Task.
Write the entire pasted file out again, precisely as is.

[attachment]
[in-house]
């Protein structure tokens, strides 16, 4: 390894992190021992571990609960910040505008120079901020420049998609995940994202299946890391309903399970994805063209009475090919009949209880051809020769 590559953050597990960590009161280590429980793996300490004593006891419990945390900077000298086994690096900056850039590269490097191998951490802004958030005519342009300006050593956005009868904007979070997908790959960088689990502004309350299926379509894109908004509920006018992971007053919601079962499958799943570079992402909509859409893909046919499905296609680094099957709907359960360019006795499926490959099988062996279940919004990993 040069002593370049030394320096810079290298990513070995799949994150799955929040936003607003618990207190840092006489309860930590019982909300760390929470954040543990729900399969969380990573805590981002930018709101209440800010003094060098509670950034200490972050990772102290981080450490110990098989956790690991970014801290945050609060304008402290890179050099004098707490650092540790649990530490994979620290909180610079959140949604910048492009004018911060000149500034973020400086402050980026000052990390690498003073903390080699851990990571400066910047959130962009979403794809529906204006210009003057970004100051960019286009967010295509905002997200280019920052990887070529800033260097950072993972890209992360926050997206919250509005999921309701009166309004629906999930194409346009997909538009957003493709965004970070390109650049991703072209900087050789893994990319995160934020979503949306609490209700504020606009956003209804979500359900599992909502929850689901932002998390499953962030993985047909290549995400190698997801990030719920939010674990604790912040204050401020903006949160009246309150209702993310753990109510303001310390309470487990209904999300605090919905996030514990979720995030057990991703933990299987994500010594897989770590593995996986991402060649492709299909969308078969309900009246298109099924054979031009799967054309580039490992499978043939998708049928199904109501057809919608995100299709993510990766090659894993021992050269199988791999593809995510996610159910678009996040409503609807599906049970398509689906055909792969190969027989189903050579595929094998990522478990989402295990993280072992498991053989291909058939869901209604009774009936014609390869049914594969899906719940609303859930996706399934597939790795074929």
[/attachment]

[in-house]
């Protein structure tokens, strides 16, 4: 390894992190021992571990609960910040505008120079901020420049998609995940994202299946890391309903399970994805063209009475090919009949209880051809020769 590559953050597990960590009161280590429980793996300490004593006891419990945390900077000298086994690096900056850039590269490097191998951490802004958030005519342009300006050593956005009868904007979070997908790959960088689990502004309350299926379509894109908004509920006018992971007053919601079962499958799943570079992402909509859409893909046919499905296609680094099957709907359960360019006795499926490959099988062996279940919004990993 040069002593370049030394320096810079290298990513070995799949994150799955929040936003607003618990207190840092006489309860930590019982909300760390929470954040543990729900399969969380990573805590981002930018709101209440800010003094060098509670950034200490972050990772102290981080450490110990098989956790690991970014801290945050609060304008402290890179050099004098707490650092540790649990530490994979620290909180610079959140949604910048492009004018911060000149500034973020400086402050980026000052990390690498003073903390080699851990990571400066910047959130962009979403794809529906204006210009003057970004100051960019286009967010295509905002997200280019920052990887070529800033260097950072993972890209992360926050997206919250509005999921309701009166309004629906999930194409346009997909538009957003493709965004970070390109650049991703072209900087050789893994990319995160934020979503949306609490209700504020606009956003209804979500359900599992909502929850689901932002998390499953962030993985047909290549995400190698997801990030719920939010674990604790912040204050401020903006949160009246309150209702993310753990109510303001310390309470487990209904999300605090919905996030514990979720995030057990991703933990299987994500010594897989770590593995996986991402060649492709299909969308078969309900009246298109099924054979031009799967054309580039490992499978043939998708049928199904109501057809919608995100299709993510990766090659894993021992050269199988791999593809995510996610159910678009996040409503609807599906049970398509689906055909792969190969027989189903050579595929094998990522478990989402295990993280072992498991053989291909058939869901209604009774009936014609390869049914594969899906719940609303859930996706399934597939790795074929």